That the music on guitarist Rich Rosenthal’s self-produced album, Falling Up, is not what anyone would call mellow or pretty is a gross understatement. The music is often hard to listen to. It is not necessarily hard to like, like in the same way one likes a painting like The Scream, like in the same way one likes the nightmare visions of H. P. Lovecraft, in the same way one is fascinated by Berg’s Wozzeck. Visions of hell have always had their place along-side visions of heaven.
Falling Up is indeed a vision of hell, and the fact that it exists at all is a testament to the ability to rise out of it, to fall up. At the very end of the bio on his website, Rich Rosenthal says: “What I strive for in my music is to let all my life experiences come out through the music. My personal struggles and triumphs. Music to me is not about doing fancy or tricky things on an instrument, but to make music that moves people.” This is highly personal music too personal to be sugar coated.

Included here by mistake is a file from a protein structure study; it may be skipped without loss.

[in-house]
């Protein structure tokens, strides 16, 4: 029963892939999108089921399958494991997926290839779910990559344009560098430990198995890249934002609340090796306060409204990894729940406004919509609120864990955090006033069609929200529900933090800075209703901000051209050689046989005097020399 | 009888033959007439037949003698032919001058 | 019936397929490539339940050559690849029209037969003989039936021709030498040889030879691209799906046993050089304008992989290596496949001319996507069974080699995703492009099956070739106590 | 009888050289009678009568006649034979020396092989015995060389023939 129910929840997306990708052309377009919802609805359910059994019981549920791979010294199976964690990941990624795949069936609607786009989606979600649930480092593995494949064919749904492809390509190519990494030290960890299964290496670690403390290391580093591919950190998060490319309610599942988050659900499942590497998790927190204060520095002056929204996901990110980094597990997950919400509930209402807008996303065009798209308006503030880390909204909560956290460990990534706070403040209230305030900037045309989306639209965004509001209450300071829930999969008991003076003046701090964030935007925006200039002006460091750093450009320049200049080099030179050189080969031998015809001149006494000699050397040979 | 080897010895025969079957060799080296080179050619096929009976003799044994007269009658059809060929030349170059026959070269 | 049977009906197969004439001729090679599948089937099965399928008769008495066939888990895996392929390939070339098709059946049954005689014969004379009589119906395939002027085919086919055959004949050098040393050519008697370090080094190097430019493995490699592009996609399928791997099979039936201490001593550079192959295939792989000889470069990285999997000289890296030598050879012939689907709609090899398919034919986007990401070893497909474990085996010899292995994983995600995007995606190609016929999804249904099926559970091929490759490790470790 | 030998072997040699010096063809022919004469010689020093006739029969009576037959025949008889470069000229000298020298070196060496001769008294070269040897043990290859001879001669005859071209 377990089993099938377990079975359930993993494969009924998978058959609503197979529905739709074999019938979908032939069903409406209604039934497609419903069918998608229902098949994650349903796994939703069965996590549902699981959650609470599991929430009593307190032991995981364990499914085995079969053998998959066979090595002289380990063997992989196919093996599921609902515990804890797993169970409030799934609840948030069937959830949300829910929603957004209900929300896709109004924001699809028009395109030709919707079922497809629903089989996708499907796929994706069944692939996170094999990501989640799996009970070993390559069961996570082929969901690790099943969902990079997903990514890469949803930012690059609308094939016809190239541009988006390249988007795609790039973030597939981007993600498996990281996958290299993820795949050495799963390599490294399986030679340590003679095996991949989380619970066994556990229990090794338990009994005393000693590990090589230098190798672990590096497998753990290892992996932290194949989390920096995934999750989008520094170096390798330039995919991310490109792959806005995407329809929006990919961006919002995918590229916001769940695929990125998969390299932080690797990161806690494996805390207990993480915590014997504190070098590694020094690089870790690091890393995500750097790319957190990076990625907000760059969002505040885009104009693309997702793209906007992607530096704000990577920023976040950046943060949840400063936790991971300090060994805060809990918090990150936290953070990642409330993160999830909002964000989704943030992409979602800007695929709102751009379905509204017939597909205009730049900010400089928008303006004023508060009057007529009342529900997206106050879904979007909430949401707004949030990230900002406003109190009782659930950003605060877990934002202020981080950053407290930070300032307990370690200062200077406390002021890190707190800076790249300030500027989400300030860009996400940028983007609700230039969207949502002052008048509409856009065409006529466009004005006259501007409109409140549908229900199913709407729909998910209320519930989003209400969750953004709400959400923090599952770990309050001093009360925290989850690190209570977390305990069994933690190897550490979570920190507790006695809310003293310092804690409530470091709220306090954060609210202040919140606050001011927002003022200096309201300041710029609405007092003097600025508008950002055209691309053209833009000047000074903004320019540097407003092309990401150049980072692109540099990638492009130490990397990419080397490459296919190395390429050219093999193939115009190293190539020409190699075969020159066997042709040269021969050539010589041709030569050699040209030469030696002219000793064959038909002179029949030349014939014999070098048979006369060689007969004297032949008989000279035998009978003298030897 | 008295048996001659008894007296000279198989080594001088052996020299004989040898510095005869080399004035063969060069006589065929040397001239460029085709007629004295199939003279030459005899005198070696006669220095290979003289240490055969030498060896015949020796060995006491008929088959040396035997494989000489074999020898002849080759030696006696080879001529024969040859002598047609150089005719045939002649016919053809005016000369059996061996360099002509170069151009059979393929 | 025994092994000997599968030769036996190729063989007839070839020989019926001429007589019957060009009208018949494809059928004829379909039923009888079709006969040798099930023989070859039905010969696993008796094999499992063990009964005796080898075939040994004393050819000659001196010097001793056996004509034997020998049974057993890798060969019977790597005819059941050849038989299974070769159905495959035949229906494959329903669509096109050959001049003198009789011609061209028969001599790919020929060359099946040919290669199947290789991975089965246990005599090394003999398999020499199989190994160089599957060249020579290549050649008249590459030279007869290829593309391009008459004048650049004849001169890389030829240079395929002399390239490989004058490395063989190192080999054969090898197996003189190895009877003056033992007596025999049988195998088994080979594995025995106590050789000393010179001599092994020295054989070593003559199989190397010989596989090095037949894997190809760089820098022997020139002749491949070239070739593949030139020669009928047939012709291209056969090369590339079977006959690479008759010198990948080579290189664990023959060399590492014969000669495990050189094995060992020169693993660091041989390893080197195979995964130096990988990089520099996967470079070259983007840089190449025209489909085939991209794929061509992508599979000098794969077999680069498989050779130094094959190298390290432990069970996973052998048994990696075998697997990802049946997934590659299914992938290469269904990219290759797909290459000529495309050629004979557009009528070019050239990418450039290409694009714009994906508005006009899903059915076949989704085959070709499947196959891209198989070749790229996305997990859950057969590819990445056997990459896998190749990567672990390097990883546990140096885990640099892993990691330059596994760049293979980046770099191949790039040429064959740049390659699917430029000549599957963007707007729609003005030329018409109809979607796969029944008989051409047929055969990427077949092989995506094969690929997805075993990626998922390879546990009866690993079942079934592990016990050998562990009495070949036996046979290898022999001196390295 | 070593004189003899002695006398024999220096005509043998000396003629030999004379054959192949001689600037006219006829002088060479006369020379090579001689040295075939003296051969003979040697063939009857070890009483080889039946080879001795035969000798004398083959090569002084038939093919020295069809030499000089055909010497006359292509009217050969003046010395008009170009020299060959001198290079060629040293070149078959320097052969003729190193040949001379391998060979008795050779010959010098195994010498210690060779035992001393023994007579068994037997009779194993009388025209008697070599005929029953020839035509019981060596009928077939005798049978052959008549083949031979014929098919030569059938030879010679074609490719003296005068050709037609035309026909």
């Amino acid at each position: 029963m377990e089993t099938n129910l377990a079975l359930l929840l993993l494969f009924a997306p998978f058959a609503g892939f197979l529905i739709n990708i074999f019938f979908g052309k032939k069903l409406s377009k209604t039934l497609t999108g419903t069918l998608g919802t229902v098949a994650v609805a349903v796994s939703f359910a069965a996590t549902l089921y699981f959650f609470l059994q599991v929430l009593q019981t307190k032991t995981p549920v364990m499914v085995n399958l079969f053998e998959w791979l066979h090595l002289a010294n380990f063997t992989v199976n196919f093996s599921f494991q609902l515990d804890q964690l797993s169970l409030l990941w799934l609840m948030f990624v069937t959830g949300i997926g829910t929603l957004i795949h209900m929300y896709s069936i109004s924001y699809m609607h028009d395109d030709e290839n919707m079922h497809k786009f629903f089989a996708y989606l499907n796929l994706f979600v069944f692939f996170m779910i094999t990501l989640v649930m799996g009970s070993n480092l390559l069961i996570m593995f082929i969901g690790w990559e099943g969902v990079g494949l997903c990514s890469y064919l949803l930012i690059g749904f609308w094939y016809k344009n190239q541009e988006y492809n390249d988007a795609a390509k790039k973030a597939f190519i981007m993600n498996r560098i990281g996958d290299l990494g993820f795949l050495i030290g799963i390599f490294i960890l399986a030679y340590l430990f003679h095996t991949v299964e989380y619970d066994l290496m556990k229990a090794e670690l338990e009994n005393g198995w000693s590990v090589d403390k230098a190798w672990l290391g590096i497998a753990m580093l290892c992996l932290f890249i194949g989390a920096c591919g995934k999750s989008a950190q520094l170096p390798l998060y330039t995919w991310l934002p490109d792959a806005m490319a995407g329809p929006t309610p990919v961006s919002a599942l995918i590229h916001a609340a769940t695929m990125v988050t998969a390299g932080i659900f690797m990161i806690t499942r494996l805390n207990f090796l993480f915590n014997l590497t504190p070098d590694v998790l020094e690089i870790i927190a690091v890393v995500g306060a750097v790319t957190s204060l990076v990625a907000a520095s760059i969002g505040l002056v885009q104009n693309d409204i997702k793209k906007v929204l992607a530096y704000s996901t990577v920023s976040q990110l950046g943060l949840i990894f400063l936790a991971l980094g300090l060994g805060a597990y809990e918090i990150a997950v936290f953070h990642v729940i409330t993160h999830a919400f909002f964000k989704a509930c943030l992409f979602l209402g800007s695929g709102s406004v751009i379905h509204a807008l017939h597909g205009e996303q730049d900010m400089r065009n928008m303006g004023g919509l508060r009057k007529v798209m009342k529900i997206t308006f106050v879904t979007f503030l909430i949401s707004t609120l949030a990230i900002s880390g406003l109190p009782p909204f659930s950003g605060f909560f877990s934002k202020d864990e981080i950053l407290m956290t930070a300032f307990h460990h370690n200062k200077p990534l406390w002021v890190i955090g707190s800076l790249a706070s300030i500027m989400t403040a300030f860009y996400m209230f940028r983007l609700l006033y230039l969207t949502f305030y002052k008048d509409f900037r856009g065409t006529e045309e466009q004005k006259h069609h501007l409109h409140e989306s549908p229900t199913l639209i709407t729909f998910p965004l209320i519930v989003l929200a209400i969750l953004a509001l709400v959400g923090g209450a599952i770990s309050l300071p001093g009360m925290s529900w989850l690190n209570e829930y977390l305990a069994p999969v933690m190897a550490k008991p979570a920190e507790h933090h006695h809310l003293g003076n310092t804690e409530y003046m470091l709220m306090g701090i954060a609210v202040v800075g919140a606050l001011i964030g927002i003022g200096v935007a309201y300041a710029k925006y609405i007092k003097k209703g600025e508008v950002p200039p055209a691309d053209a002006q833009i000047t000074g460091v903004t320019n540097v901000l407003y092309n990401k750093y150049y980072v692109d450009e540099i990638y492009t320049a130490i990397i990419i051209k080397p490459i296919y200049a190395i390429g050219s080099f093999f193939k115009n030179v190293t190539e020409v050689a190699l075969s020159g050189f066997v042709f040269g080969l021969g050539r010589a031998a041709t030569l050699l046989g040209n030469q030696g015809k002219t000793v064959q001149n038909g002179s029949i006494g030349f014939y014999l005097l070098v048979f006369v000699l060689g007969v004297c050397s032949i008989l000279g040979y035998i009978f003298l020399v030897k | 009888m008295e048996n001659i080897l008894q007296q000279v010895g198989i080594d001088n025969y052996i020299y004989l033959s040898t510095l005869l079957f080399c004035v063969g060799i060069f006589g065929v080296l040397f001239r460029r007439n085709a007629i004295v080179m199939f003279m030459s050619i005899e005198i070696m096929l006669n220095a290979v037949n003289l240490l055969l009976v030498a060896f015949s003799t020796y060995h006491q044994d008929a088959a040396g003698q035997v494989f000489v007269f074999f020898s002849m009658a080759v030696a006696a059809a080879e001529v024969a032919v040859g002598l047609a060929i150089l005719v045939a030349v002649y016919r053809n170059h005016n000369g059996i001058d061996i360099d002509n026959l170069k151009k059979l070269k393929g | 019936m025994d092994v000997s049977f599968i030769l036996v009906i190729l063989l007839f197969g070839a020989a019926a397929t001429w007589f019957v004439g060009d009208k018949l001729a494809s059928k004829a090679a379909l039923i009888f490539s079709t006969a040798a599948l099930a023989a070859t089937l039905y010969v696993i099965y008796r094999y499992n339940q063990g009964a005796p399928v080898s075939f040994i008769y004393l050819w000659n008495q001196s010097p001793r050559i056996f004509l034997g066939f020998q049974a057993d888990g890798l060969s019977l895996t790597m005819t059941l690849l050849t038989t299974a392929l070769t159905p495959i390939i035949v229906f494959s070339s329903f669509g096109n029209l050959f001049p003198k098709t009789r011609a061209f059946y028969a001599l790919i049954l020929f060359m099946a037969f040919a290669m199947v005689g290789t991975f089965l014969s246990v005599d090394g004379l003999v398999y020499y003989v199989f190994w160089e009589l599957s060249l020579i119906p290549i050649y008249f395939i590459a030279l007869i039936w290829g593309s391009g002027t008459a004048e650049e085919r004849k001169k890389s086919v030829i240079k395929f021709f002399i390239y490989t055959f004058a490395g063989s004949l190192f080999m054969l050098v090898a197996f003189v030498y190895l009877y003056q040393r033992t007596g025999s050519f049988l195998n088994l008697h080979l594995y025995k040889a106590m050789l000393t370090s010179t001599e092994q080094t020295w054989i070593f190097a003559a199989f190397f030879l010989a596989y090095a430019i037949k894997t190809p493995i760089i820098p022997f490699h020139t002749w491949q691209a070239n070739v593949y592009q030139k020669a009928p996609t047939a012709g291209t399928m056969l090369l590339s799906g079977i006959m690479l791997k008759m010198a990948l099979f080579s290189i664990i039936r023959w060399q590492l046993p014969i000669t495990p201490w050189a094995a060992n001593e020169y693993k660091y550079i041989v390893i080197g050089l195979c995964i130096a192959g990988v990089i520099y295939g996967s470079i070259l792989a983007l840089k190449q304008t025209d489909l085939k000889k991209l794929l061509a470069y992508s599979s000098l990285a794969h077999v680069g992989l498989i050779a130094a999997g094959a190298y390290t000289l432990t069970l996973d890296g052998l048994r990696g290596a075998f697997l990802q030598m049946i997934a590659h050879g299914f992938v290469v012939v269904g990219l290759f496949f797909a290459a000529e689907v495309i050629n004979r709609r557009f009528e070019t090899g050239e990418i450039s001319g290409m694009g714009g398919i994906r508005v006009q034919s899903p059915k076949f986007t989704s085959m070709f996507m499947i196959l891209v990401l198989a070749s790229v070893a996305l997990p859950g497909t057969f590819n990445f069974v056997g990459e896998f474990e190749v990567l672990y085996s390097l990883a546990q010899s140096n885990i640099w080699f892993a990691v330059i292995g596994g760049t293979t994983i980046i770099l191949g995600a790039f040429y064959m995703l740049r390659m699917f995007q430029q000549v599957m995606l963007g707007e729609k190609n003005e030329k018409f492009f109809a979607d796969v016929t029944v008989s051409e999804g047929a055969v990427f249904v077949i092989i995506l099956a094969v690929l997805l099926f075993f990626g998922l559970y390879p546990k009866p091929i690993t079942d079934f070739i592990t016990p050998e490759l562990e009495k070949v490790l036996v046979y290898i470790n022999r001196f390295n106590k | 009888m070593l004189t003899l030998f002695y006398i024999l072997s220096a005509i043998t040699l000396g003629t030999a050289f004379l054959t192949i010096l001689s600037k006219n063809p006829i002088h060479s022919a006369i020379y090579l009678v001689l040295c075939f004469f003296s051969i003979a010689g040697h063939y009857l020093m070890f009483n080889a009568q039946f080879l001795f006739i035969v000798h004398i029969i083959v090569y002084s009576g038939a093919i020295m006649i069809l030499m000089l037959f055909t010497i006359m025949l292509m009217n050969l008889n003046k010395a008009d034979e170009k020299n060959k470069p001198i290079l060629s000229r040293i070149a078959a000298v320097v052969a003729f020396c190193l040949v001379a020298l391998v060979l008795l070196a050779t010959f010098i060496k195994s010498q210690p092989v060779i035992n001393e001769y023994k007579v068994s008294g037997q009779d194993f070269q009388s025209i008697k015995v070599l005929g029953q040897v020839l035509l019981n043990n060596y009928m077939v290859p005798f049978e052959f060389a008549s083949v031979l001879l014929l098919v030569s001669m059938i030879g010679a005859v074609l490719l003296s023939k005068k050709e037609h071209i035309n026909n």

What better vehicle for such music than free jazz?
That Rosenthal cites as his influences artists like Ornette Coleman, Jimmy Lyons, Cecil Taylor, and Steve Lacy merely documents what is clear from the album’s first piece. This is avant-garde music that will not necessarily find a large audience, but with any luck it will find a discerning audience.
Rosenthal leads a quartet featuring Joe Giardullo on soprano (and sopranino saxophones), Craig Nixon on bass, and Matt Crane on drums. In an on-line video, Rosenthal explains he chose these musicians because he wanted side men who would make a real commitment to work on the music, and they were willing to put in the necessary rehearsal time. While to many detractors, free jazz sounds like the members of the ensemble have never even met, let alone rehearsed together, Rosenthal’s practice belies the myth.
Of the half dozen tracks on the album, four are Rosenthal originals, one, “No Baby,” a three note etude by Steve Lacy, and “Wee Sneezeawee” by Jimmy Lyons. “No Baby” is dedicated to percussionist Oliver Johnson who was killed in Paris, and Johnson’s voice is doing the rhythmic repetition of the title phrase at the beginning of the cut. The set opens with “Powder Hysteria,” a piece with a title that suggests the nature of Rosenthal’s struggle and ends with the high powered drama of “Eternal Meltdown.” The sonically rich “Airing Out” and the title song fill out the disc.
Falling Up is free jazz with a bite. Clearly not everyone will find it to their taste, but given a chance, it is an album that may surprise you.